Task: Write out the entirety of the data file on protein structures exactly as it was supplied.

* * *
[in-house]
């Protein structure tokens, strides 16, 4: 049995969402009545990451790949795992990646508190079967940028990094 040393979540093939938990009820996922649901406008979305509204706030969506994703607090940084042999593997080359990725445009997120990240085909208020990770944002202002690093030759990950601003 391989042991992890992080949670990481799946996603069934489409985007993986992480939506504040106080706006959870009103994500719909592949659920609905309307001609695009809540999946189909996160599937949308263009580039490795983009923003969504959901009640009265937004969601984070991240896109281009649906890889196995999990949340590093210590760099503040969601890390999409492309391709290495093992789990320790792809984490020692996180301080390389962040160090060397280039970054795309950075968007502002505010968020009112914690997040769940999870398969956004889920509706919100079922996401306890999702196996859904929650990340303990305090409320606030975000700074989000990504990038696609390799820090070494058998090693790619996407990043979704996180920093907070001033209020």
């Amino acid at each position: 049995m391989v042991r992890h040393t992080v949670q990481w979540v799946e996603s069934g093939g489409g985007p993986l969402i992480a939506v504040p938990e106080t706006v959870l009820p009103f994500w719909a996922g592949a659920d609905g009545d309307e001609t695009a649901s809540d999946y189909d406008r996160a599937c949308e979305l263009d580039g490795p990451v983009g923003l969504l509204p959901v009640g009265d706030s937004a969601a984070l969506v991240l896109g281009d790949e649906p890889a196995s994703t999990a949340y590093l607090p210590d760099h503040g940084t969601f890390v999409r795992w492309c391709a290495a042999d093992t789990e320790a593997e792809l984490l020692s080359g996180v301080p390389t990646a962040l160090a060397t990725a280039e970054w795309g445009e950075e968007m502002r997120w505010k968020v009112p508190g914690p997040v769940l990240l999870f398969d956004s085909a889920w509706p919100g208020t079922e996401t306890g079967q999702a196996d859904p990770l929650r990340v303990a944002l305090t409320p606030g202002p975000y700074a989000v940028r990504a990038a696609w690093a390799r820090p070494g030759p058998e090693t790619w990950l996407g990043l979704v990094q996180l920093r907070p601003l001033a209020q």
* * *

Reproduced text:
[in-house]
């Protein structure tokens, strides 16, 4: 049995969402009545990451790949795992990646508190079967940028990094 040393979540093939938990009820996922649901406008979305509204706030969506994703607090940084042999593997080359990725445009997120990240085909208020990770944002202002690093030759990950601003 391989042991992890992080949670990481799946996603069934489409985007993986992480939506504040106080706006959870009103994500719909592949659920609905309307001609695009809540999946189909996160599937949308263009580039490795983009923003969504959901009640009265937004969601984070991240896109281009649906890889196995999990949340590093210590760099503040969601890390999409492309391709290495093992789990320790792809984490020692996180301080390389962040160090060397280039970054795309950075968007502002505010968020009112914690997040769940999870398969956004889920509706919100079922996401306890999702196996859904929650990340303990305090409320606030975000700074989000990504990038696609390799820090070494058998090693790619996407990043979704996180920093907070001033209020």
């Amino acid at each position: 049995m391989v042991r992890h040393t992080v949670q990481w979540v799946e996603s069934g093939g489409g985007p993986l969402i992480a939506v504040p938990e106080t706006v959870l009820p009103f994500w719909a996922g592949a659920d609905g009545d309307e001609t695009a649901s809540d999946y189909d406008r996160a599937c949308e979305l263009d580039g490795p990451v983009g923003l969504l509204p959901v009640g009265d706030s937004a969601a984070l969506v991240l896109g281009d790949e649906p890889a196995s994703t999990a949340y590093l607090p210590d760099h503040g940084t969601f890390v999409r795992w492309c391709a290495a042999d093992t789990e320790a593997e792809l984490l020692s080359g996180v301080p390389t990646a962040l160090a060397t990725a280039e970054w795309g445009e950075e968007m502002r997120w505010k968020v009112p508190g914690p997040v769940l990240l999870f398969d956004s085909a889920w509706p919100g208020t079922e996401t306890g079967q999702a196996d859904p990770l929650r990340v303990a944002l305090t409320p606030g202002p975000y700074a989000v940028r990504a990038a696609w690093a390799r820090p070494g030759p058998e090693t790619w990950l996407g990043l979704v990094q996180l920093r907070p601003l001033a209020q």